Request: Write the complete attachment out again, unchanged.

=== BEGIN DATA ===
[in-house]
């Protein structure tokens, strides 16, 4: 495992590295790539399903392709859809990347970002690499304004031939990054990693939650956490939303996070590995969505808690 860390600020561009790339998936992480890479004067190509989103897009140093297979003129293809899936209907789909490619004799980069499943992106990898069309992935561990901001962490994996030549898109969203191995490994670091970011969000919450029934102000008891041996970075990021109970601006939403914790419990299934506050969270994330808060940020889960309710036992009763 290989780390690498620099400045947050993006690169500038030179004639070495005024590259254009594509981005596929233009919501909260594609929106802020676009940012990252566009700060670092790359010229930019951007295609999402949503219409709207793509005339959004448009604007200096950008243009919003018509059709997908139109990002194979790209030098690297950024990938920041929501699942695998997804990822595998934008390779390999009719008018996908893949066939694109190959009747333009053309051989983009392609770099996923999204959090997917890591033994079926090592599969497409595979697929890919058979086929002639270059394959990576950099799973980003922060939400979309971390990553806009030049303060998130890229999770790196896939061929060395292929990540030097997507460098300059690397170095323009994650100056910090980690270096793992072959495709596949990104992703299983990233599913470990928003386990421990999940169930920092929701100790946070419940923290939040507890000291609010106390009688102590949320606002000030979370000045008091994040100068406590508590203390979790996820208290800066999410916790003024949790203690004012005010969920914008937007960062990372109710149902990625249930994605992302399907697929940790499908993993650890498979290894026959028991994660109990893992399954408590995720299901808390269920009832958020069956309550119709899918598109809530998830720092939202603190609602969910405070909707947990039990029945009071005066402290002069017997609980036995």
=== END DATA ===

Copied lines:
[in-house]
């Protein structure tokens, strides 16, 4: 495992590295790539399903392709859809990347970002690499304004031939990054990693939650956490939303996070590995969505808690 860390600020561009790339998936992480890479004067190509989103897009140093297979003129293809899936209907789909490619004799980069499943992106990898069309992935561990901001962490994996030549898109969203191995490994670091970011969000919450029934102000008891041996970075990021109970601006939403914790419990299934506050969270994330808060940020889960309710036992009763 290989780390690498620099400045947050993006690169500038030179004639070495005024590259254009594509981005596929233009919501909260594609929106802020676009940012990252566009700060670092790359010229930019951007295609999402949503219409709207793509005339959004448009604007200096950008243009919003018509059709997908139109990002194979790209030098690297950024990938920041929501699942695998997804990822595998934008390779390999009719008018996908893949066939694109190959009747333009053309051989983009392609770099996923999204959090997917890591033994079926090592599969497409595979697929890919058979086929002639270059394959990576950099799973980003922060939400979309971390990553806009030049303060998130890229999770790196896939061929060395292929990540030097997507460098300059690397170095323009994650100056910090980690270096793992072959495709596949990104992703299983990233599913470990928003386990421990999940169930920092929701100790946070419940923290939040507890000291609010106390009688102590949320606002000030979370000045008091994040100068406590508590203390979790996820208290800066999410916790003024949790203690004012005010969920914008937007960062990372109710149902990625249930994605992302399907697929940790499908993993650890498979290894026959028991994660109990893992399954408590995720299901808390269920009832958020069956309550119709899918598109809530998830720092939202603190609602969910405070909707947990039990029945009071005066402290002069017997609980036995």